Dhruvastra Anti-Tank Guided Missile aka NAG ATGM Successfully Test Fired By Indian DRDO
The flight trials of Dhruvastra anti-tank guided missile (ATGM) was successfully conducted by Indian DRDO (Defence Research and Development Organization) at the Interim Test Range (ITR) in Odisha recently.
According to ANI reports, the trials of the helicopter-launched Nag Missile, which has now been named as ‘Dhruvastra’ anti-tank guided missile, were conducted in direct and top attack mode on July 15 and 16.
Dhruvastra anti-tank guided missile is a third-generation ‘fire and forget’ ATGM system installed on the Advanced Light Helicopter (ALH). The Dhruvastra ATGM has all-weather day and night capability and can strike main battle tanks with conventional armour as well as explosive reactive armour.
The indigenously developed ATGM missile can engage targets both in the direct hit mode as well as top attack mode. Defence Research and Development Organisation (DRDO) last year carried out three successful test firings of the NAG (Dhruvastra) missiles in the Pokhran firing ranges.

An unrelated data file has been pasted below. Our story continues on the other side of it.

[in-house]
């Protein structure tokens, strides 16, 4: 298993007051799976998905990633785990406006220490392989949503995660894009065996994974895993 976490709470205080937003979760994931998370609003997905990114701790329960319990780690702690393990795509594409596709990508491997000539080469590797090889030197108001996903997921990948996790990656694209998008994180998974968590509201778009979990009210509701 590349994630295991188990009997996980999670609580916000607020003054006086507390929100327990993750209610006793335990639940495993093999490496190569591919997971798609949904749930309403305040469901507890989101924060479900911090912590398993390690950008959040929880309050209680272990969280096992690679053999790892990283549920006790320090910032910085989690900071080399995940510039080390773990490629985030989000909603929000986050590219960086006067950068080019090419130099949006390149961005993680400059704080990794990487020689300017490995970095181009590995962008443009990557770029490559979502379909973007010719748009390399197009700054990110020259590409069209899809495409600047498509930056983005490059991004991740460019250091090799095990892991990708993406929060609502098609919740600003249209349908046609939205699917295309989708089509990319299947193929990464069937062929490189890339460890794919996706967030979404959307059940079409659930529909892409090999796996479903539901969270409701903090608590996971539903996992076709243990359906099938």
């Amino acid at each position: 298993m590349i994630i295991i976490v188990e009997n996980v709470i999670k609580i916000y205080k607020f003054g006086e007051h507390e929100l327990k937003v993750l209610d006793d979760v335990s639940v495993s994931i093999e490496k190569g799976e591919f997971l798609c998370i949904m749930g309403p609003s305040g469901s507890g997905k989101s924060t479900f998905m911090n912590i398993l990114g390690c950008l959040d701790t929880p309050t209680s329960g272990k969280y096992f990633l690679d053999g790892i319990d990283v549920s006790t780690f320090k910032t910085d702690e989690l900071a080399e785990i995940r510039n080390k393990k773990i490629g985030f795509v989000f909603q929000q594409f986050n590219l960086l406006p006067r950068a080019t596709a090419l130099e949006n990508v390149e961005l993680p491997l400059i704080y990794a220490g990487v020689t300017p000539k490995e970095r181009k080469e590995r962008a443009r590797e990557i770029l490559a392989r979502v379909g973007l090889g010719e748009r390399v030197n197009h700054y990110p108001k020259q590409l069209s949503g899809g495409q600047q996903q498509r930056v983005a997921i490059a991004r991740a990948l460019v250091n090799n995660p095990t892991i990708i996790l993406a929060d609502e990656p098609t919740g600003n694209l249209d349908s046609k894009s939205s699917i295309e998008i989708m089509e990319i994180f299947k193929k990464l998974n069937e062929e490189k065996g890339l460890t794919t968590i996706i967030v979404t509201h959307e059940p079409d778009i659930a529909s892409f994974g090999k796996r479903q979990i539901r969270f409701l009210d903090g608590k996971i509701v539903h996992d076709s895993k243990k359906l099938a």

The Dhruvastra anti-armour guided weapon’s airframe is built with lightweight and high-strength composite materials. The missile features top-attack capability and has high immunity to countermeasures.
The missile is equipped with four foldable wings and has a length of 1.85m, diameter of 0.20m, a wingspan of 0.4m and weight of 43kg.
A blunt nose cone houses the guidance system, while the middle portion accommodates a compact sensor package and the main charge of the warhead. A booster rocket motor is located towards the rear. Four tail fins are fitted at the rear to stabilise the missile while in flight.
A real-time image processor with fast and efficient algorithms is installed next to the guidance section to provide automatic target detection and tracking capabilities. The digital autopilot offers guidance, stability and control for the missile during the flight. Dhruvastra is also outfitted with an electric actuation system for flight control.